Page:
A ferry was as necessary to the comfort of the early Dutch farmers as the church and the tavern. The cattle-fairs at New Amsterdam had brought New England horse-jockeys to that city, and when it was discovered that the cattle from that region were preferable to the domestic breed from Holland, the patentees at Harlem were anxious to trade with them. The ferry was leased for six years to Johannes Vet. veelen, ” previded hee keepe a convenient house and lodging for passengers att Haarlem, and he shell have a small peece of land on Bronckside (Morrisania) and a place to build a house on, which he must cleare and not spoyle the meadow.” In consideration of his building these houses, ” the governor hath freed him from paying any excise for what wine or beere he shall retayle for one year.” One penny in silver was the ferriage for a foot traveller; sevenpence in silver for man and horse, and sixpence for a horse or any other animal. As carriages and wagons were not in use, no charge is specified, but to feed a horse for one day or night “with hay or grasse cost sixpence. Queerest and quaintest of the charges in the list headed “Ye Ferryman and His Rates” were those for hotel accommodation. They read : ” For lodging any person, 8 pence per night, in case they have a bed with sheets, and without sheets, 2 pence in silver.” If one may be privileged to read between these lines, it would appear that ” the great unwashed” sometimes travelled up and down the country between Boston and New Amsterdam, always to the horror of the good Dutch housewives, who carried cleanliness to such a pitch of conscience that they went gladly to domestic martyrdom for their faith, as in the case of one portly housewife in Harlem who scrubbed her floor until it broke through with her weight and landed her in the cellar.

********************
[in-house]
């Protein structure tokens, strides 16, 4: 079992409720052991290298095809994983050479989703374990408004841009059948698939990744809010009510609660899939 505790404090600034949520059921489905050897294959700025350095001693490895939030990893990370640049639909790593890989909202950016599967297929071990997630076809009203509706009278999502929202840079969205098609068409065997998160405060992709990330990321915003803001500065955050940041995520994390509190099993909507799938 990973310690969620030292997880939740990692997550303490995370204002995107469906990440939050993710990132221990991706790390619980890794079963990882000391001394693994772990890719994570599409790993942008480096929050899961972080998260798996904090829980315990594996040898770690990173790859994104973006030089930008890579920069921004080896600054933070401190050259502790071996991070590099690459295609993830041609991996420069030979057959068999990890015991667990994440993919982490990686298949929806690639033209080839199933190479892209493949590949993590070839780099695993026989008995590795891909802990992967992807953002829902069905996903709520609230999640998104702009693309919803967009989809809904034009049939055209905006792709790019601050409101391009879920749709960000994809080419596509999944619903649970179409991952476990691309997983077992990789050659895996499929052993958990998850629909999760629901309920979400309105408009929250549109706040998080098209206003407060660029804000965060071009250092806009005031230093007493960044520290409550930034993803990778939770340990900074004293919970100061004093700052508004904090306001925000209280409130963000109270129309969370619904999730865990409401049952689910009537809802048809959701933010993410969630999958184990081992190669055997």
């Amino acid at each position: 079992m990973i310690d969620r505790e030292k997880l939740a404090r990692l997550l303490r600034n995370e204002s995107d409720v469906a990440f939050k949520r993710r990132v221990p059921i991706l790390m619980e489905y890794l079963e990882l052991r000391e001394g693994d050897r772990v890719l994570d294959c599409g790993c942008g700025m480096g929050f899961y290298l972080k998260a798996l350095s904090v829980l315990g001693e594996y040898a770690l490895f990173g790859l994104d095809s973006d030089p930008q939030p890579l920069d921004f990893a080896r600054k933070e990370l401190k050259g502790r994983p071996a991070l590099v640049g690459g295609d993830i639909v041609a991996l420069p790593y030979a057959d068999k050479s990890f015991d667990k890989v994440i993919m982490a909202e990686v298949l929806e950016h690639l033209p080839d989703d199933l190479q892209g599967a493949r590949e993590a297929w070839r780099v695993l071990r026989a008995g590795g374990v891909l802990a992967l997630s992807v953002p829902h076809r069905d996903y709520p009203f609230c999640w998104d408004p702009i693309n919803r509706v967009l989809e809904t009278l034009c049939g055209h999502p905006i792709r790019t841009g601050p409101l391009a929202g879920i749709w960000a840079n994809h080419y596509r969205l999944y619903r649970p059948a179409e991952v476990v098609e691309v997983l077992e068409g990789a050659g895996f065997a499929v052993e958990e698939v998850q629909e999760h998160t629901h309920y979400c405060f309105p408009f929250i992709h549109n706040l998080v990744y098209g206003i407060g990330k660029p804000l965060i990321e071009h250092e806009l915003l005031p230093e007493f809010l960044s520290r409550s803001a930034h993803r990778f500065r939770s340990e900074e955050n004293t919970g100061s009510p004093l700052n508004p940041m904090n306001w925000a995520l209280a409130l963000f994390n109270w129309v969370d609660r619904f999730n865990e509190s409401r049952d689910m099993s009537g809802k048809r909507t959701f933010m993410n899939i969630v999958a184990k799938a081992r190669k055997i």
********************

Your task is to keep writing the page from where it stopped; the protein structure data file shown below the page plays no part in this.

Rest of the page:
The ferry had been in operation but a year when honest Martin Verveelen found his receipts rapidly diminishing, and waking from his slumbers to discern the cause, was informed that the horse-traders from Connecticut were driving their cattle across the ford at Spuyten Duyvil, and thus escaping the dues for ferriage. Complaint was at once made to the magistrates, and an investigation showed that “one John Barcker had passed with a great number of cattle and horses,” broke down fences that stood in the way and greatly defrauded the revenues, whereupon he was cast in exemplary damages. But the future needed to be provided against, and by order of the authorities Verveelen. removed to Papparmamin, ” on the main side” of Spuyten Duyvil, and set up his ferry anew at ” the wading place,” exacting tribute of all who passed that way except “men going or coming with a packett from our governor of New Yorke, or coming from the governor of Connectecott,” who “shall be ferried free.” In later years a ferry was opened at Harlem proper, the ferry-house standing at the foot of Church Lane, where One Hundred and Twenty-sixth street touches the Harlem River. It was torn down in 1867, and, with one exception, was the last relic of the ancient dorp or village.